Wide proximal femoral resection and hemiarthroplasty followed by radiotherapy
Wide resection including hip disarticulation
What is the most common cause for an aggressive lytic bone lesion in a patient above 40-years-old?
Metastatic bone disease
All of the following are necessary steps in bony metastasis of a malignant cell EXCEPT?
Target tissue localization
Induction of angiogenesis
Direct stimulation of osteoclasts
A 65-year-old woman presents with elbow pain. Her radiograph is shown in the Figure A. The patient had a history of non-metastatic breast cancer 10 years ago which was treated successfully. Repeat mammogram, bone scan and CT scan of the chest, abdomen and pelvis demonstrate this to be an isolated lesion. What is the next most appropriate action in treatment?
Biopsy of lesion
Total elbow arthroplasty
Currettage and bone grafting
Percutaneous cement injection
A 53-year-old woman with a history of Paget's disease and bilateral total hip arthroplasties presents with left hip pain and dysuria. An AP pelvic radiograph and CT scan are shown in Figure A and B. What is the next most appropriate step in management?
Revise the left hip total arthroplasty with a cemented stem
Open reduction and internal fixation of the acetabular fracture
Rest, IV bisphosphanates and follow-up in 6 weeks
Technetium Tc 99 and CT of the chest, abdomen and pelvis
A 51-year-old female with known metastatic breast cancer presents with acute right thigh pain and inability to bear weight. A radiograph is shown in Figure A. A biopsy is performed that confirms metastatic breast cancer. What is the next step in management?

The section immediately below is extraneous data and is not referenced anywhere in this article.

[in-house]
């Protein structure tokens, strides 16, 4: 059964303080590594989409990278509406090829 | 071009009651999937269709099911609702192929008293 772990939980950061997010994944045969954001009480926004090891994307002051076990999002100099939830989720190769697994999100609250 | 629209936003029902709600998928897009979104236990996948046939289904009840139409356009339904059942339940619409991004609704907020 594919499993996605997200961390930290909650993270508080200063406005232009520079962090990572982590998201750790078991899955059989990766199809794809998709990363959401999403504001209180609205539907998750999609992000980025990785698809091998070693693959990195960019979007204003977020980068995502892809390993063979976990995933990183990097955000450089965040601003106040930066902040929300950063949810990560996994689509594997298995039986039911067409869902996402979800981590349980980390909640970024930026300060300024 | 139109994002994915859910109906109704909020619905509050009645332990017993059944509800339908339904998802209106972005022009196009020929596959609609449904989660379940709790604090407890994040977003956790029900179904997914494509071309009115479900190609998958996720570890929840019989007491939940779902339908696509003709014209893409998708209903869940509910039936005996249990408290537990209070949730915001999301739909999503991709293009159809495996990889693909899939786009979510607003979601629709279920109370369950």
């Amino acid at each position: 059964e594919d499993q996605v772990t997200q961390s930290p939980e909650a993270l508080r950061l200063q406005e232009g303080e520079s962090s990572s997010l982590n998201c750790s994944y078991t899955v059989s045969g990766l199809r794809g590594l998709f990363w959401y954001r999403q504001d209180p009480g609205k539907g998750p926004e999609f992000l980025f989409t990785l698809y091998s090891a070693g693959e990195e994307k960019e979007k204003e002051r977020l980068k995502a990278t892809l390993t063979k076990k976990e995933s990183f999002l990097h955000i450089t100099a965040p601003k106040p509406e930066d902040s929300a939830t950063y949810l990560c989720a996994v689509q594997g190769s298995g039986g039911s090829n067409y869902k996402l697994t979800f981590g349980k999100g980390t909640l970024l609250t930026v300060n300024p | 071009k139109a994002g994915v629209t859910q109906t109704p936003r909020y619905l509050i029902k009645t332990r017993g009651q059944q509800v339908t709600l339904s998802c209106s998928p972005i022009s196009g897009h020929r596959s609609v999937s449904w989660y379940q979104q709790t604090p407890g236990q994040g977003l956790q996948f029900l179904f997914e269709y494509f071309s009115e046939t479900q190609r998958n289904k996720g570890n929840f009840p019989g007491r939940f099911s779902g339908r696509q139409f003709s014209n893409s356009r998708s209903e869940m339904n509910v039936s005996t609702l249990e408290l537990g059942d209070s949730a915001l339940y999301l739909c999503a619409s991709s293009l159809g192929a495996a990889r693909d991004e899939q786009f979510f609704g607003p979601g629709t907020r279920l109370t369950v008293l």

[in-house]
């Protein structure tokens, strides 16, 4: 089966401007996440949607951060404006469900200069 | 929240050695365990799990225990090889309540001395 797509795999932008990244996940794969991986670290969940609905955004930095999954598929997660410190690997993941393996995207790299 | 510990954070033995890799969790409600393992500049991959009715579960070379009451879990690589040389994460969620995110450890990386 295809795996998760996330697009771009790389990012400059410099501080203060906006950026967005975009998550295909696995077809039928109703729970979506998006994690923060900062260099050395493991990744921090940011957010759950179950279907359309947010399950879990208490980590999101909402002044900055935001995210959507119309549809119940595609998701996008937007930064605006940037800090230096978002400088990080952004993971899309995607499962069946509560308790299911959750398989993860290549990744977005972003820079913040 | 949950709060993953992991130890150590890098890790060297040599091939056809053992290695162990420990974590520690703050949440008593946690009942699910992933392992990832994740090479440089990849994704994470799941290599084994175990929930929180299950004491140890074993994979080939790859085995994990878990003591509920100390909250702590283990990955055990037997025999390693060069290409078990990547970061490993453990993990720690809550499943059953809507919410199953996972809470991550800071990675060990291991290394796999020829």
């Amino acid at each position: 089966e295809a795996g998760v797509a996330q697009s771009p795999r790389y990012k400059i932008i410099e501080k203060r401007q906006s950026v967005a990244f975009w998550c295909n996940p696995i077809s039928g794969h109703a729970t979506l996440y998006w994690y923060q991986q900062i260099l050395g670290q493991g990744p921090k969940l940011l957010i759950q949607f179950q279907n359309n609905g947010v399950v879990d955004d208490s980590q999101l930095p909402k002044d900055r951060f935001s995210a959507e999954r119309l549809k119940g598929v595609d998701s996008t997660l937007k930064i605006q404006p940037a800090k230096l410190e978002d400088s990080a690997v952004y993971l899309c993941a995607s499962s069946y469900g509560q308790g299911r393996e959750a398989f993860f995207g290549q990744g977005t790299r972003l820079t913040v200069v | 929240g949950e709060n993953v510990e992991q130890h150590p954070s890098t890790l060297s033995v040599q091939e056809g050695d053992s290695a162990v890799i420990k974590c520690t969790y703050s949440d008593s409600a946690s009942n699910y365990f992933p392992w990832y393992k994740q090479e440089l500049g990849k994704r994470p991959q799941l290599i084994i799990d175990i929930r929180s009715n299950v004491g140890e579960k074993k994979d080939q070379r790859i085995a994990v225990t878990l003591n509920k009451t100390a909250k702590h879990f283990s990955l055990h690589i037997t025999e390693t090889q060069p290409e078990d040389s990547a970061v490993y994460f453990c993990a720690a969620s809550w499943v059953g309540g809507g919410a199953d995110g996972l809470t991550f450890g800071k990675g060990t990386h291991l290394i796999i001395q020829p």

Local radiation therapy
Intramedullary nailing only
Intramedullary nailing and chemotherapy
Intramedullary nailing, radiation therapy to the tumor site, and chemotherapy
Intramedullary nailing, radiation therapy to the entire femur, and chemotherapy
A 70-year-old man with a history of esophageal cancer presents to the emergency department with pain in his right femur. His right hip xray is shown in Figure A and B. His medical oncologist has estimated he has a life expectancy of less than 6 months. His activities are limited to walking around his house. Which of the following management options is most appropriate?
Proximal femoral locking plate
Proximal femoral replacement
What is the most appropriate treatment for a 65-year-old female with a 100-pack-year tobacco history who presents with a new painful lytic lesion in her femoral diaphysis?
Antegrade femoral nailing with reamings sent to pathology for analysis
Antegrade femoral nailing with adjuvant radiotherapy to the lesion
Minimally invasive plating of the femur for stabilization and open cementation of the lesion
Referral to medical oncology for chemo-radiotherapy
Lesion biopsy with further treatment based on the results of the biopsy
A 62-year-old male with a 50-pack-year history of tobacco use presents with complaints of productive cough and increasing leg pain for the past 6 months. Proximal tibial radiographs are shown in Figures A and B, and are concerning for an impending pathologic fracture. CT of the chest, abdomen, and pelvis, and staging blood work are negative. MRI of the tibia shows a multi-focal cortically based lesion without significant soft tissue mass and whole body technetium bone scan shows this to be an isolated lesion. What is the next most appropriate step in management of this patient?
Intramedullary nailing of the tibia and send canal reamings to pathology
Radiotherapy for palliative pain control as the risk for pathological fracture is very small
Open incisional biopsy
Chemotherapy and surgical stabilization with intramedullary nailing of the tibia
Radiotherapy and surgical stabilization with intramedullary nailing of the tibia